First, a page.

Letter: Respect the explorer

Re: “Take back Columbus Day” (Oct. 11).

This weekend, as millions of Americans celebrated Columbus Day, Michael Eagleman Honhongva added a helpful perspective to our observance of the holiday, noting the resilience of indigenous peoples in the face of the oppression and catastrophic diseases that were spawned, at least in part, by Columbus’s arrival in the New World. It is unfortunate that his column degenerated into a closed-minded condemnation of a man with a complicated legacy: Christopher Columbus.

Honhongva spends a good part of his column attacking a straw man. I think he would be hard pressed to find anyone who has gone through American schooling over the past 15 years and actually been instructed that Christopher Columbus discovered America. I, for one, learned, up to and through a history course at Yale, that, while Columbus may have had nothing to do with American civilization, he did initiate a period of prevailing contact between both sides of the Atlantic. That is a feat worthy of commemorating, for better or for worse.

Honhongva also seems unaware that Columbus Day has special meaning for the 18 million Italian Americans in this country. We Italian Americans commemorate not only Columbus’s momentous arrival in San Salvador, but the many subsequent contributions that the Italian peninsula and its people have made to life in the New World. This past Sunday, if Honhongva traveled 10 minutes from Yale’s campus to Hamden, he would have seen firsthand one of many joyous celebrations of ethnic identity that took place across the country this weekend. For Honhongva to suggest that those celebrations glorify a “history of injustice and historical fallacy” is the real delusion here.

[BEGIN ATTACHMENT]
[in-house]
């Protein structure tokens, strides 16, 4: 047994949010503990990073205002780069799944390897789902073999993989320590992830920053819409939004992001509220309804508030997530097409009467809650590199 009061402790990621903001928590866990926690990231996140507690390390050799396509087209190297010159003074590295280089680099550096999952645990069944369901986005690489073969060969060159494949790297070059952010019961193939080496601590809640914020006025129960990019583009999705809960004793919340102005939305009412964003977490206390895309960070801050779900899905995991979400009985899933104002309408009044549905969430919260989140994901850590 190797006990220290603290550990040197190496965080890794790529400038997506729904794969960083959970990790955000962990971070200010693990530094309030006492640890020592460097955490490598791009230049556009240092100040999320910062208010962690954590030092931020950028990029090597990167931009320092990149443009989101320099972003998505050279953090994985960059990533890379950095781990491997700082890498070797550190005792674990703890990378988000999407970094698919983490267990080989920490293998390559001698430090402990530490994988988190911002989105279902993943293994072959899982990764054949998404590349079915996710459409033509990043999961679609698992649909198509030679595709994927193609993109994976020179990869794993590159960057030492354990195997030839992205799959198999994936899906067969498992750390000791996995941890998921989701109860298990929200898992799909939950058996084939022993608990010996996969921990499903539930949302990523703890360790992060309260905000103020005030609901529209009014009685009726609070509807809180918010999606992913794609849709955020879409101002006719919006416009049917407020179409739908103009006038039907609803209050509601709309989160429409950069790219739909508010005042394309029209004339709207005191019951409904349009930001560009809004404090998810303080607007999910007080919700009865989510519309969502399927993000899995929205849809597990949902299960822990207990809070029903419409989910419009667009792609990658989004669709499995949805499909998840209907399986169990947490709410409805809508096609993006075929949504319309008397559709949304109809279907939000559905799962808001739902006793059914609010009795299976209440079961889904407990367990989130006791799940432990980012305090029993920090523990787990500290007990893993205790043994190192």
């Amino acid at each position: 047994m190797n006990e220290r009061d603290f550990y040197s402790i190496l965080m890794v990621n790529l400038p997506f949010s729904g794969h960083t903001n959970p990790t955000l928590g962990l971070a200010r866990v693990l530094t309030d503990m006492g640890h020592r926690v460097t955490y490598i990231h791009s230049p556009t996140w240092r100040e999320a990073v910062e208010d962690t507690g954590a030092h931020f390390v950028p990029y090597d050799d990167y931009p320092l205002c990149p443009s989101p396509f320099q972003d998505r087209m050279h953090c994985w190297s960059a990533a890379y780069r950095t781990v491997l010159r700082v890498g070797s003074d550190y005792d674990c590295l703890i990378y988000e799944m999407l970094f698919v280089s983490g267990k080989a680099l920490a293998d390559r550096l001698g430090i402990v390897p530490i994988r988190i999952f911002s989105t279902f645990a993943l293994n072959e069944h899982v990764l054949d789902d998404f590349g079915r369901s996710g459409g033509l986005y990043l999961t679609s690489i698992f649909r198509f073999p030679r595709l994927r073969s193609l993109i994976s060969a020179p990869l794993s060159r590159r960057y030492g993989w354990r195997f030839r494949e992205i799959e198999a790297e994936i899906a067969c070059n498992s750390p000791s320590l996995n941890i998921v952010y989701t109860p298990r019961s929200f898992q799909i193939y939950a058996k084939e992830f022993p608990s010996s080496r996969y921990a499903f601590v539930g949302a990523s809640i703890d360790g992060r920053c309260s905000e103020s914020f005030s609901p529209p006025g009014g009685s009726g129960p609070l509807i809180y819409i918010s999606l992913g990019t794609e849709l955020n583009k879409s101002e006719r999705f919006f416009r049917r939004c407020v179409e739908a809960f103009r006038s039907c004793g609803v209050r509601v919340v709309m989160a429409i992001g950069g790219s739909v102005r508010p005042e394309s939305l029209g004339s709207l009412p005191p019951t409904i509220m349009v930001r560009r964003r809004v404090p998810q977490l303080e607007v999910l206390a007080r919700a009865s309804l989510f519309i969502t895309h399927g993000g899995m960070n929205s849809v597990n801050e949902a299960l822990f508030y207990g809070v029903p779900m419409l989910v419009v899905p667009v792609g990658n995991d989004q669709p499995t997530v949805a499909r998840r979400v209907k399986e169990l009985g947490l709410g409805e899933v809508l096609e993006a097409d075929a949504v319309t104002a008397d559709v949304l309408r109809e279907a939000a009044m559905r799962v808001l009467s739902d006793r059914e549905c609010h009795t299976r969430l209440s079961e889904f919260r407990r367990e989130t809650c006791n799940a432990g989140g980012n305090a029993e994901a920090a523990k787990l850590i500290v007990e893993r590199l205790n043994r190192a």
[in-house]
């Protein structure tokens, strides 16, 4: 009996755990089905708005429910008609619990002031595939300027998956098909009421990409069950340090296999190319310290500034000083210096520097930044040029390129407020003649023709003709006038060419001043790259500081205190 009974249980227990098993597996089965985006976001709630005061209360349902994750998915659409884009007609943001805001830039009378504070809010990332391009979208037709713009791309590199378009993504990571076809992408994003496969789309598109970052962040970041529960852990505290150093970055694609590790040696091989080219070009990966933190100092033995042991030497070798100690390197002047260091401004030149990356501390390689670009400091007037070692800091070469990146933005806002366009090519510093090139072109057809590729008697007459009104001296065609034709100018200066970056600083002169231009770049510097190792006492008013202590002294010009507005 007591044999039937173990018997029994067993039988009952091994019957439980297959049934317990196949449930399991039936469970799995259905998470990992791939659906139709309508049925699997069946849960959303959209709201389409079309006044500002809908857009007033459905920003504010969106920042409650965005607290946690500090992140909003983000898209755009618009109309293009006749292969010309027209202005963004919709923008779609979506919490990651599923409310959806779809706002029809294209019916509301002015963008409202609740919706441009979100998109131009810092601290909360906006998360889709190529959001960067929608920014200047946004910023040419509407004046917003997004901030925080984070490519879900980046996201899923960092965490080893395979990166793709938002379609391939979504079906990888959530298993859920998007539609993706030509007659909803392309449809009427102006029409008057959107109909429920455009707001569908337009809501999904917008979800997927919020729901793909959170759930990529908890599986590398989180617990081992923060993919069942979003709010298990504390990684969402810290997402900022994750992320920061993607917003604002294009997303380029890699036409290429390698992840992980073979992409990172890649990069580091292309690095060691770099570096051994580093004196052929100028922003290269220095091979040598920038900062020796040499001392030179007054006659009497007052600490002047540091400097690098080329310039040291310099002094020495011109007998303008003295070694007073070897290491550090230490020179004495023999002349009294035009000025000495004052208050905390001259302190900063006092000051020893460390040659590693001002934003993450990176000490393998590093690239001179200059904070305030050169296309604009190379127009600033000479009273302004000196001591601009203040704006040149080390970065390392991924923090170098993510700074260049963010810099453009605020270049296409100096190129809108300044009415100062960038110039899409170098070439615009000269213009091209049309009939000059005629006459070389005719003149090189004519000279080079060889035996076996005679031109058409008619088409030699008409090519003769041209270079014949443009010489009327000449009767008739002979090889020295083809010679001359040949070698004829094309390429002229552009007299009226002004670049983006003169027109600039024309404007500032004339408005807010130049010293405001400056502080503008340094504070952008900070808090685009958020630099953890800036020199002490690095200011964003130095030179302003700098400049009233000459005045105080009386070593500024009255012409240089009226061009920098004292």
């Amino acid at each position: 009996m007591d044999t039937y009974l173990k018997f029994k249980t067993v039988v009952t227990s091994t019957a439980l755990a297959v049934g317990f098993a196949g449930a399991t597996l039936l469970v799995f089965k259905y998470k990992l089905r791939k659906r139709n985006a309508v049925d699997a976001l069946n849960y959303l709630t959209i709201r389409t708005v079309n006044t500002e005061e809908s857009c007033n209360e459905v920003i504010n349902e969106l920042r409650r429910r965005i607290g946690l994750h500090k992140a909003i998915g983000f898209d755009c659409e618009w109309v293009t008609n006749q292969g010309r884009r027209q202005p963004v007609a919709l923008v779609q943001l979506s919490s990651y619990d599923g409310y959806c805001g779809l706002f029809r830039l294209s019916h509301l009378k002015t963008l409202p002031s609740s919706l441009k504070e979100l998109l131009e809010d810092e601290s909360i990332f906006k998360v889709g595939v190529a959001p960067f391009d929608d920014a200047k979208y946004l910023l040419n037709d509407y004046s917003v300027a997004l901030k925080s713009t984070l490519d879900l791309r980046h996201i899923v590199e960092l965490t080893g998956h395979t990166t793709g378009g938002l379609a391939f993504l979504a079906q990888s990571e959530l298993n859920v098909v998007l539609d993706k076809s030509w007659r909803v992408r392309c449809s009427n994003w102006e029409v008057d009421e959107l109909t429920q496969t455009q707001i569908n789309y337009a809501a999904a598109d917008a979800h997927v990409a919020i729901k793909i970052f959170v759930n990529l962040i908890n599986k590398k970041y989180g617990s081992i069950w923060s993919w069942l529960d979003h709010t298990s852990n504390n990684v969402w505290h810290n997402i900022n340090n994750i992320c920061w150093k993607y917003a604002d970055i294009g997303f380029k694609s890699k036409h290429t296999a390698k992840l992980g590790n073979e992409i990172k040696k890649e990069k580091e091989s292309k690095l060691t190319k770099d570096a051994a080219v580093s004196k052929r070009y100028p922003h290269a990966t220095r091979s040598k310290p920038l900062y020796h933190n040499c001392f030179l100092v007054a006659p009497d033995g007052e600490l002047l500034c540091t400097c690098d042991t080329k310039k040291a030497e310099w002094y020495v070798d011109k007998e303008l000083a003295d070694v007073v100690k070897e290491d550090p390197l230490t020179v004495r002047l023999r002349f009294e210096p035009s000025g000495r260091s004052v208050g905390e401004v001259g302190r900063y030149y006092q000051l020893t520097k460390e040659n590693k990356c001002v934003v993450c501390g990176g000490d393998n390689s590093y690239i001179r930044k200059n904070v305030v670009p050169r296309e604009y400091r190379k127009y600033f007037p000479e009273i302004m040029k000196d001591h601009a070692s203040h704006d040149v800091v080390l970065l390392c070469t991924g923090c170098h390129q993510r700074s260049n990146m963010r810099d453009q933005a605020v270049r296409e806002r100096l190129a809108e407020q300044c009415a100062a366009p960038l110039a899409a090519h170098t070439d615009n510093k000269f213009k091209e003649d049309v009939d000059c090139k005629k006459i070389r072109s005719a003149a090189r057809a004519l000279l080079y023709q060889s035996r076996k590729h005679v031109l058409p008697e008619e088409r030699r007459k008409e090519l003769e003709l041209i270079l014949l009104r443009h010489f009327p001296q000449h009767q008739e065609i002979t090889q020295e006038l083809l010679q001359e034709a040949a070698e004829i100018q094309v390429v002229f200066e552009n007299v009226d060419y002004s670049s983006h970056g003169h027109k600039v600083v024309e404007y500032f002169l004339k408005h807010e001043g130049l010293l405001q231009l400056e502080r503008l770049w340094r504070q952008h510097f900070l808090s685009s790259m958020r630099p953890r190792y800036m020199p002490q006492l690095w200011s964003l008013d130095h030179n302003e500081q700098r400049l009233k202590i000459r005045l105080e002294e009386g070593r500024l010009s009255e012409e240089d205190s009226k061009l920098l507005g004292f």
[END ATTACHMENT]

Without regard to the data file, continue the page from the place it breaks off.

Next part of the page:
This past weekend, America observed a holiday with many complex dimensions. Next year, I hope we can all follow Honhongva’s entreaty and have an honest and complete discussion of the day without trivializing any part of the past.

Raymond Pacia

Oct. 11

The writer is a 2007 graduate of Timothy Dwight College and a former managing editor for the News.

Comments

  • RexMottram08

    Where is Shakespeare among the Aztecs?

  • ldffly

    None of us should affirm the awful consequences for the native peoples of the western hemisphere in relation to Columbus’s arrival. Neither should we continue flattering ourselves that this generation finally took a great honor away from Columbus. Earlier generations, too, were measured and accurate in estimating the significance of Columbus.

    On the matter of “Columbus discovering America,” I have my great grandfather’s 8th grade history book. He attended 8th grade in Wapello, Louisa County, Iowa, an out of the way place. The book is entitled “A Brief History of the United States,” in the Barnes Historical Series, written by Joel Dorman Steele and Esther Baker Steele, published by A.S. Barnes and Co., 1885. On page 9, the authors speculate that Chinese might have hit the west coast of the current US. The matter of the discovery of the US by Europeans is admitted (on pages 15-16) to have occurred prior to Columbus. The authors give some credence to accounts that the Northmen were here well before Columbus. In their words, “Admitting, however, the claims of the Northmen, the fact is barren of all results.” They then contend that no permanent settlements were erected and even the fact of their discovery was not passed on to later generations. For these writers, Columbus’s arrival is simply the marker for the beginning of the modern history of the western hemisphere.

  • YaleMom

    Mr. Mottram: You seem to be confused! Shakespeare was a British guy. Columbus didn’t know him, I’m pretty sure. You need to hit the books harder, kiddo! :)

  • Prof3

    I think we all need to take ourselves even more seriously.